The future that works like manganime Ghost in the shell or video game Cyberpunk 2077 they pose is that of a humanity absorbed in technology – but not literally like in The Matrix. So much so that even people undergo augmentation, to be operated on to improve their abilities using artificial parts – an arm, an eye, the brain – that “ raise ” them above the rest of human beings and turn them into “ cyborgs ” themselves.
The truth is that there are already people who have had surgery for this purpose, although at the moment it is an almost anecdotal figure. For this reason, the era of the cyborg as such is still far away, in the long term future, but that does not mean that it cannot be studied and studied in the field. Not drastic things like a brain change, or parts of a human brain in a robotic body, but small additions like this, for example: A robotic sixth finger.
Six fingers on each hand
With our hands we can grab things, carry, hold, lift, touch, stroke, walk away, etc. But,if instead of 5 fingers we had 6, we could do things more efficiently? Would it affect and leave permanent or reversible changes in our brain? This is what a group of experts from UCL, London’s leading multidisciplinary university, they wondered and they tried to answer through a study.
The team trained people to use an additional robotic thumb and found that they could effectively perform dexterity tasks such as building a tower of blocks, with just one hand (6 fingers). Researchers report in the journal Science Robotics that participants trained in the use of the thumb also felt it more and more as part of their body.
The third inch
Designer Dani Clode began developing the device, called Third Thumb, several years ago as part of an award-winning graduate project at the Royal College of Art, with which she sought to rethink the vision of the prosthesis, moving from replacing a lost function to being an extension of the human body. She was then invited to join Professor Tamar Makin’s team of neuroscientists at UCL, who were studying how the brain can adapt to the increase in the body.
Professor Makin (of the Institute for Cognitive Neuroscience at UCL), lead author of the study, noted that âBody augmentation is a booming field aimed at expanding our physical capabilities, but we still don’t quite understand how our brains can adapt to it. By studying people using Dani’s ingeniously designed third thumb, we tried to answer key questions about the human brain’s ability to support additional body part, and how technology might affect our brains. “
The third inch is 3D printed, which makes it easy to customize, and is worn on the side of the hand opposite the user’s actual thumb, near the little finger. The user control with pressure sensors placed on your feet, at the bottom of the big toes. Wirelessly connected to the Thumb, the two-finger sensors control the various Thumb movements, immediately responding to subtle changes in user pressure.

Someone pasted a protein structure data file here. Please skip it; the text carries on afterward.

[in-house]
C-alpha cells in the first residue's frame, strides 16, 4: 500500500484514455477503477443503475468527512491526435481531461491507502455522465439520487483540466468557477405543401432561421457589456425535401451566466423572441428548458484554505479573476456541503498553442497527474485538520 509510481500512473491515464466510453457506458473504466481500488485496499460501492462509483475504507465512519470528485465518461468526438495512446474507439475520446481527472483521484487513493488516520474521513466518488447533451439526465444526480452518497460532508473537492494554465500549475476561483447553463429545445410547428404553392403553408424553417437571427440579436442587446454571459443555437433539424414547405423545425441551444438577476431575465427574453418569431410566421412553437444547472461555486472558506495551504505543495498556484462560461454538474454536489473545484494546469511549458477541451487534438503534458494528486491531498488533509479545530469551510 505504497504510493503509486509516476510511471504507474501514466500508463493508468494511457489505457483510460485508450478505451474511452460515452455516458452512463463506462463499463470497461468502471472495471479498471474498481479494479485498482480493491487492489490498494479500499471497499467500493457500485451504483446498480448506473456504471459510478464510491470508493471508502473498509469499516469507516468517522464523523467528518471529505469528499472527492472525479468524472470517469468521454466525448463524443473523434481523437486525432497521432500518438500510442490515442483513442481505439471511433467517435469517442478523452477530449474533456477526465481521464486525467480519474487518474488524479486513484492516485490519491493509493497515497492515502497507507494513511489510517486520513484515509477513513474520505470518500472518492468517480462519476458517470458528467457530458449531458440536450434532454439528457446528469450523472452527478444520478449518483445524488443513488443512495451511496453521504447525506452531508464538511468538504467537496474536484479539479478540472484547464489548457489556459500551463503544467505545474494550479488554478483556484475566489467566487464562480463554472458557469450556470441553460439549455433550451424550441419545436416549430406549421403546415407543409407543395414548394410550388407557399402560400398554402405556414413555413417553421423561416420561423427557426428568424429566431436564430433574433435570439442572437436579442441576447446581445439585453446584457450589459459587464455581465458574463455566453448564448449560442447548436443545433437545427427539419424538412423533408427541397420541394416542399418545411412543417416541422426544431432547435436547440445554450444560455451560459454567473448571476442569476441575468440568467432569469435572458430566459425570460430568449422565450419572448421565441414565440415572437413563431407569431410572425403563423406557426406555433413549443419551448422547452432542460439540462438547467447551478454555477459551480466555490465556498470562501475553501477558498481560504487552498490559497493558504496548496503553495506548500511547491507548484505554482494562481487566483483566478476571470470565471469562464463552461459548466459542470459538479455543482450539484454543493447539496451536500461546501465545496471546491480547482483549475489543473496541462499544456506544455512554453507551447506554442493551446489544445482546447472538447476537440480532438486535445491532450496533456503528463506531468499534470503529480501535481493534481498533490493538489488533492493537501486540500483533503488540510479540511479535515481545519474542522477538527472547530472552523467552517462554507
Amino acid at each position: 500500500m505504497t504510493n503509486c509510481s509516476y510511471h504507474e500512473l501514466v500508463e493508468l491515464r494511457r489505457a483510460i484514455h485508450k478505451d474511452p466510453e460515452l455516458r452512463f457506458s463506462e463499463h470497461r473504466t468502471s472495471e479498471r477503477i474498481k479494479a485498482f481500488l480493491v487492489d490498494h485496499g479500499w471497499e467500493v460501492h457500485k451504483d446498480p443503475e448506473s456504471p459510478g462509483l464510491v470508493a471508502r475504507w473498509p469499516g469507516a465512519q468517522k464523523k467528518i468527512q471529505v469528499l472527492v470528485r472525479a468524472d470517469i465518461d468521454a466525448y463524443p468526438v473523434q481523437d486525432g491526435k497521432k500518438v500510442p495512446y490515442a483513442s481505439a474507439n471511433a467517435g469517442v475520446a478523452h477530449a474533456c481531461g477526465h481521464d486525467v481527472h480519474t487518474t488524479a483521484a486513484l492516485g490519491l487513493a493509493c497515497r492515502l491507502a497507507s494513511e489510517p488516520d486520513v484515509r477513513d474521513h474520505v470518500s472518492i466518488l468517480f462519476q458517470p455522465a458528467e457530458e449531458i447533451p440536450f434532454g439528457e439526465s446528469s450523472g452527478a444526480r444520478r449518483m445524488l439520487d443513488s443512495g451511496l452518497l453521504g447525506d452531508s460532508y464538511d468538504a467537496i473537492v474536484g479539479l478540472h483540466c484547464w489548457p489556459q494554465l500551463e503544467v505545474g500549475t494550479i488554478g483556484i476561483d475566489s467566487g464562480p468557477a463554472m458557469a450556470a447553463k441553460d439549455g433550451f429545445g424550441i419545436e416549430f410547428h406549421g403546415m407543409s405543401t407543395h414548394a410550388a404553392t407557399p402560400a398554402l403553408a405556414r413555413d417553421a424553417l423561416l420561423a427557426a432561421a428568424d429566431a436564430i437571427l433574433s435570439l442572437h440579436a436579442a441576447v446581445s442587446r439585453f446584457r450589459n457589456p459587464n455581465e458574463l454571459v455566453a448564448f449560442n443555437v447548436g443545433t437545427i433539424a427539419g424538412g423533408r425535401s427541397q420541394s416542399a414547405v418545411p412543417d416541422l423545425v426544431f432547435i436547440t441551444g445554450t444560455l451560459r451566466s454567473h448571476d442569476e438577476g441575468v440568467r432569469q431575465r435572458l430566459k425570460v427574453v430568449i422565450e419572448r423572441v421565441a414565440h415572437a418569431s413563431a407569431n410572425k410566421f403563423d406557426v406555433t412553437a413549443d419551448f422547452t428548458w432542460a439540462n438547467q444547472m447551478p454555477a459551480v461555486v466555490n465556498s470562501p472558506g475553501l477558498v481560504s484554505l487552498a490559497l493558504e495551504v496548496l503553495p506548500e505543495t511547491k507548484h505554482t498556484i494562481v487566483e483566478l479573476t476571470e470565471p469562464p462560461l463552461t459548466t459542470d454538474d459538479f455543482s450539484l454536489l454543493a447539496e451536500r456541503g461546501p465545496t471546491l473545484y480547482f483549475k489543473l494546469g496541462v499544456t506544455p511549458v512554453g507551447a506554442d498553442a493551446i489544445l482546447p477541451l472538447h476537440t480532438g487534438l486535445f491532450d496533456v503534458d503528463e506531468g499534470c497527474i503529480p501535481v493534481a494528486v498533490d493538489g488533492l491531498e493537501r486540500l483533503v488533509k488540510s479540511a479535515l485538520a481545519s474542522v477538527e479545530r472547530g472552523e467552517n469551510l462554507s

One more finger of the hand
For the study, 20 participants were trained in the use of the robotic thumb for 5 days, during which they were also encouraged to bring the extra finger home each day after training for use in everyday situations, for a total of two to six hours of use per day. These participants were compared to an additional group of 10 control participants who wore a static version of the thumb while taking the same training.
During daily sessions in the laboratory, the participants were trained in the use of the robotic finger by focusing on tasks that would increase the cooperation between their hand and their thumb, like picking up several scoops or wine glasses with one hand. They learned the basics of using the artificial thumb very quickly, while the training successfully improved their motor control, dexterity and hand-thumb coordination.
Test subjects were even able to “use Thumb when you are distracted “ -building a tower of wooden blocks while doing a math problem- or when they were blindfolded
Changes in the brain
Before and after training, the researchers scanned the participants’ brains using fMRI, while they moved the fingers individually (they did not wear the thumb when they were in the scanner). And they discovered “subtle but significant changes in the way the hand that had been raised “ with the third inch. Changes represented in the sensorimotor cortex of the brain.
In our brain, each finger is represented differently from the others; Among study participants, the brain activity pattern of each finger became more similar (less different). A week later, some of the participants were reanalyzed and the changes in the brain area of ââthe hand subsided, suggesting that the changes might not be long term, although “sWe need more research to confirm“.
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